Item No: pdcp01077
Title: Vivian Shirley sitting on scaffolding atop the Federal Reserve Bank (under construction)
Additional Title: "Stunt reporter" for the Evening Public Ledger
Historic Street Address:
925 Chestnut Street
Print and Picture Collection
Born Elizabeth Malcolm, in 1898, in Lynchburg, VA, this intrepid “stunt reporter” went by the name of Vivian Shirley, when reporting for Philadelphia’s Evening Public Ledger, from the late-1920s until 1933. Her student degrees from Longwood University (Farmville, VA) and the University of South Carolina prepared her for an academic and literary career, and she did teach and publish poetry and other writings; but she became popular for her adventurous reporting in the Ledger, willing to try anything to make a story interesting.
The caption for this 1929 photograph in the Ledger reads: “VIVIAN SHIRLEY IN ONE OF HER RESTFUL MOMENTS! After reaching the top of the metal scaffolding on the Federal Reserve Bank, 10th and Chestnut Streets, she took her stroll on this plank 150 feet above the street and then decided to rest a bit before walking back."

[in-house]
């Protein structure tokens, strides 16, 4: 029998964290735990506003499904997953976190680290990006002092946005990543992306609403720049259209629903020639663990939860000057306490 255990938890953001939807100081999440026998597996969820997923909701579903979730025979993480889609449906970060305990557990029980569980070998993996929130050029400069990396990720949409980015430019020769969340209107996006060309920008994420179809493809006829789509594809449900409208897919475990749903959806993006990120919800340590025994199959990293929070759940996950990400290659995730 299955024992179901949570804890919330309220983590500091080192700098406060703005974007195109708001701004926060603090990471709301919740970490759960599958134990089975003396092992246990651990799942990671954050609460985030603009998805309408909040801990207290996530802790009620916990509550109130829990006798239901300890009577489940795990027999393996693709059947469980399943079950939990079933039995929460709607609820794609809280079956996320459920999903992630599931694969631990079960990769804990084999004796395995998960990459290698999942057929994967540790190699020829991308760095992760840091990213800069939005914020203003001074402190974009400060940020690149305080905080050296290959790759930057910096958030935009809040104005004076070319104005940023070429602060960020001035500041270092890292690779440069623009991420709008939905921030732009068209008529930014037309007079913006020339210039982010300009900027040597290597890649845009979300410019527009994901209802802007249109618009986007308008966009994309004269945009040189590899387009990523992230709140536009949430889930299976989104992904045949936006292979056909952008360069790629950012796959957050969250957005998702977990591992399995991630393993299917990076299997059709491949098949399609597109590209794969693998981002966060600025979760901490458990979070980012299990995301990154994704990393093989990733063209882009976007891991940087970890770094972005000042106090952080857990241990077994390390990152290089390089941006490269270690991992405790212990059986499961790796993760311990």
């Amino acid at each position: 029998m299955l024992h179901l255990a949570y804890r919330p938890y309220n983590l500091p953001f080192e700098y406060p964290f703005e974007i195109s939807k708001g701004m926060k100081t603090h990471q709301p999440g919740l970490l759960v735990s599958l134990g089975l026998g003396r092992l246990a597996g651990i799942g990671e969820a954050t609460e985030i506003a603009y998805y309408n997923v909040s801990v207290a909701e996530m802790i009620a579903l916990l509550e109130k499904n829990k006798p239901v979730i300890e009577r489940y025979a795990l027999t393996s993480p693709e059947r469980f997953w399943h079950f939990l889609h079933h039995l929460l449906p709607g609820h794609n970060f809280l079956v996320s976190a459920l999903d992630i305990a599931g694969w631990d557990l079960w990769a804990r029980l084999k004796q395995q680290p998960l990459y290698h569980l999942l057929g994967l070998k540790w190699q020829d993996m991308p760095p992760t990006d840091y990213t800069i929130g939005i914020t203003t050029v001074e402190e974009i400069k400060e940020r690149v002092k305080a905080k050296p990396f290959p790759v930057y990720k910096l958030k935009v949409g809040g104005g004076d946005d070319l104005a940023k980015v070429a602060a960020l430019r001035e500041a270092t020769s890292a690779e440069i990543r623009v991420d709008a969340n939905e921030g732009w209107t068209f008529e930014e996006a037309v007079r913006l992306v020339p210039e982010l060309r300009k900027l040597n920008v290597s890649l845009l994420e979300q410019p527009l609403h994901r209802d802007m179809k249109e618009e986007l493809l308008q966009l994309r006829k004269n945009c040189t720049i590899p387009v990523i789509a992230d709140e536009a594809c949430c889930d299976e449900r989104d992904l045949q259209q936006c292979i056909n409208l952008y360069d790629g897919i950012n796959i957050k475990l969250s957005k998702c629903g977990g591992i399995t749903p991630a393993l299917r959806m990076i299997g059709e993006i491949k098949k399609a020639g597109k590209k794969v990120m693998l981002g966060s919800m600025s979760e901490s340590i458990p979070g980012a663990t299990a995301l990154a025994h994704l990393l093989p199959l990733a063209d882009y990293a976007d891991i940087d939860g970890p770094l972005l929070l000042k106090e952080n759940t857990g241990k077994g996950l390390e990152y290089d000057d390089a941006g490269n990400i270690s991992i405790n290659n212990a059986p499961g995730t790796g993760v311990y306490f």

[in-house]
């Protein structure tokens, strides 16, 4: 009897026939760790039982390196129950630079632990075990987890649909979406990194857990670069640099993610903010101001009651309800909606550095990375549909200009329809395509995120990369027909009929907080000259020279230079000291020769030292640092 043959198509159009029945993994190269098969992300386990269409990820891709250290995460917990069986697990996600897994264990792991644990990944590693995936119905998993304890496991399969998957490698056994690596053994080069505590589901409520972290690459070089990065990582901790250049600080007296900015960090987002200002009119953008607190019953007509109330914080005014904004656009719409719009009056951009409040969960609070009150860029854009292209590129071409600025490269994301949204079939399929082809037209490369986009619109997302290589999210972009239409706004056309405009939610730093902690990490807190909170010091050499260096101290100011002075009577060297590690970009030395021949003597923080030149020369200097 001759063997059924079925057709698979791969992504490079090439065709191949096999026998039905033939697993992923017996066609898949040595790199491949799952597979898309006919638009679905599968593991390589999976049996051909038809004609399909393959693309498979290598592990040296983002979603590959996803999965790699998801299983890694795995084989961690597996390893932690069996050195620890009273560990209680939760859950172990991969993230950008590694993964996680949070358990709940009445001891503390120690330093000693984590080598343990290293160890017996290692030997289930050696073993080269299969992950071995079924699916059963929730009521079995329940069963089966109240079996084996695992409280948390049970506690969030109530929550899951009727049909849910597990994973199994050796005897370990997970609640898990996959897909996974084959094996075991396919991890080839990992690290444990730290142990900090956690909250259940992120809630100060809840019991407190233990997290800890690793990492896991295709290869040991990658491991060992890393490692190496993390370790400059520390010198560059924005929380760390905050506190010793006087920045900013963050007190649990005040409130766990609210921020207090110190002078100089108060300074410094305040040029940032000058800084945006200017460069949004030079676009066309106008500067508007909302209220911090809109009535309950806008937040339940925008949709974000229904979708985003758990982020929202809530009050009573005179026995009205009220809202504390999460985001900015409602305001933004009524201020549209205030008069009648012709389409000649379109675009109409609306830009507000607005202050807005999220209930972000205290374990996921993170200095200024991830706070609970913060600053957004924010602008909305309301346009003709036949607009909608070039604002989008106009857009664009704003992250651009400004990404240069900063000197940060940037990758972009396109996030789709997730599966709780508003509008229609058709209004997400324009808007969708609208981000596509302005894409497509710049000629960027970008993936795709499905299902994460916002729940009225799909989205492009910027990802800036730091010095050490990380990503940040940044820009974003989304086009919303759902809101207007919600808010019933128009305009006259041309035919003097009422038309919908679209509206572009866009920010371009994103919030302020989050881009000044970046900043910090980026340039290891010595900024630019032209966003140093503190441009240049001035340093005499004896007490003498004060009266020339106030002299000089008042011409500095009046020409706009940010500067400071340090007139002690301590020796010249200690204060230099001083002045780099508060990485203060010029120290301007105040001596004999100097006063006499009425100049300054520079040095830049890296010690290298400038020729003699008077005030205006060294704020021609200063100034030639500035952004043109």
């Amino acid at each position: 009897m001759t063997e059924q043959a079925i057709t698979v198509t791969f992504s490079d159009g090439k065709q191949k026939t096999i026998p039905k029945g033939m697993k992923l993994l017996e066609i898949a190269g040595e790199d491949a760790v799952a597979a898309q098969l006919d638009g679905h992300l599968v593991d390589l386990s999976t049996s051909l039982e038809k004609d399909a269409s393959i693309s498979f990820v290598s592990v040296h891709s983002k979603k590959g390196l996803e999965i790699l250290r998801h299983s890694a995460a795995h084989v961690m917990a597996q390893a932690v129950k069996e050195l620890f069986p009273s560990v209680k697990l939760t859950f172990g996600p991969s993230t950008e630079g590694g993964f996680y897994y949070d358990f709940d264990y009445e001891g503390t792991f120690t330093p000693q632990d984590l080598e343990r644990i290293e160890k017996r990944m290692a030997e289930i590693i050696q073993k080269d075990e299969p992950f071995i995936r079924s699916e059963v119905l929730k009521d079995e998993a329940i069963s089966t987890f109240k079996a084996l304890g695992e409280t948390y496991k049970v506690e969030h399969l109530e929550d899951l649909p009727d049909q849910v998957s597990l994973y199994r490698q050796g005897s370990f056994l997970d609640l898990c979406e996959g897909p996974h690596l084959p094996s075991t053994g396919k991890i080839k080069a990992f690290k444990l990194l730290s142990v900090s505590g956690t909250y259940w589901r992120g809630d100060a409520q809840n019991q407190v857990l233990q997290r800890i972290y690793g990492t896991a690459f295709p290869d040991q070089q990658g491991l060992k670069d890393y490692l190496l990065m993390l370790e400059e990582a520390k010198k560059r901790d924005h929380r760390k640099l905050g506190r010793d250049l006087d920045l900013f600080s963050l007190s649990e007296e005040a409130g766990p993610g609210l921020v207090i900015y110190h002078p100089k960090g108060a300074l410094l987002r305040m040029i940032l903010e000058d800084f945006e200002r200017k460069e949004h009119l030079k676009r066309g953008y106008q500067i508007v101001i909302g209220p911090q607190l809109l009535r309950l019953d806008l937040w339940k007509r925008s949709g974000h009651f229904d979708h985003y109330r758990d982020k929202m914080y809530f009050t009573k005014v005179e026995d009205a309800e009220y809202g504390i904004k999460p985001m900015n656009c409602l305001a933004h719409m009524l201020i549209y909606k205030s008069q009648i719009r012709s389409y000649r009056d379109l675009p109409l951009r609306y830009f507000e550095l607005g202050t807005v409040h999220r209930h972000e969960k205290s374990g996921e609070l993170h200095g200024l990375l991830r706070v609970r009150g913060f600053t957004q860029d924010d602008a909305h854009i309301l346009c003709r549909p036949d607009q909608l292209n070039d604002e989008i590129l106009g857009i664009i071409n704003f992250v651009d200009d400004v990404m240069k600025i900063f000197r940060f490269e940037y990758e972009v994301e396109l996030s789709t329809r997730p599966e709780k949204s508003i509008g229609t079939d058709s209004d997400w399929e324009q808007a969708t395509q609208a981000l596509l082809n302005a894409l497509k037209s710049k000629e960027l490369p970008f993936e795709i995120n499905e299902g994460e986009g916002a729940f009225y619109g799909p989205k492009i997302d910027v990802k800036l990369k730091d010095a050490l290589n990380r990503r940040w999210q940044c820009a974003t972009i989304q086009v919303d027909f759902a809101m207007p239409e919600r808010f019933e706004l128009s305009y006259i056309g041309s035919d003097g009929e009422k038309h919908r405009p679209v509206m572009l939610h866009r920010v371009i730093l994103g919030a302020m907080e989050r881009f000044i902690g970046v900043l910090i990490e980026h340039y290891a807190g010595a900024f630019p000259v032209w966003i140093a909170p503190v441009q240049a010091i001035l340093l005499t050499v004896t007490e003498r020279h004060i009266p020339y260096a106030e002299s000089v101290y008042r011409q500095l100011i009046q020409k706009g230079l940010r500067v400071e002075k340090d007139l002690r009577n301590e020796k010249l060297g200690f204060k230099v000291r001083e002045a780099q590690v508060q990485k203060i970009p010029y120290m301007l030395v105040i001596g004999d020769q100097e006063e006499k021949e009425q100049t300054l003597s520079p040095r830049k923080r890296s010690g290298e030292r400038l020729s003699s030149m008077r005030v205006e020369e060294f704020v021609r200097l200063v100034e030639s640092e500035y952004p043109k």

It should be noted that in 1932, Shirley’s stunts were curtailed by the Ledger, due to concerns that they endangered the paper’s insurance. Shortly thereafter, in 1933, she married her editor, Harry Nason. They moved to New York, where he became an editor for the New York Post, and she did freelance reporting and radio spots for a decade or so. Shirley died in 1987, at the age of 89, her name appearing in an obituary as Vivian Hinternhoff.
This building, by the way, was added to the National Register of Historic Places in 1979, and is now part of the Center City campus of the Thomas Jefferson University Hospital. The Philadelphia Fed moved to 10 N. Independence Mall West (N. 6th Street) at Arch Street.
Evening Public Ledger - Photographer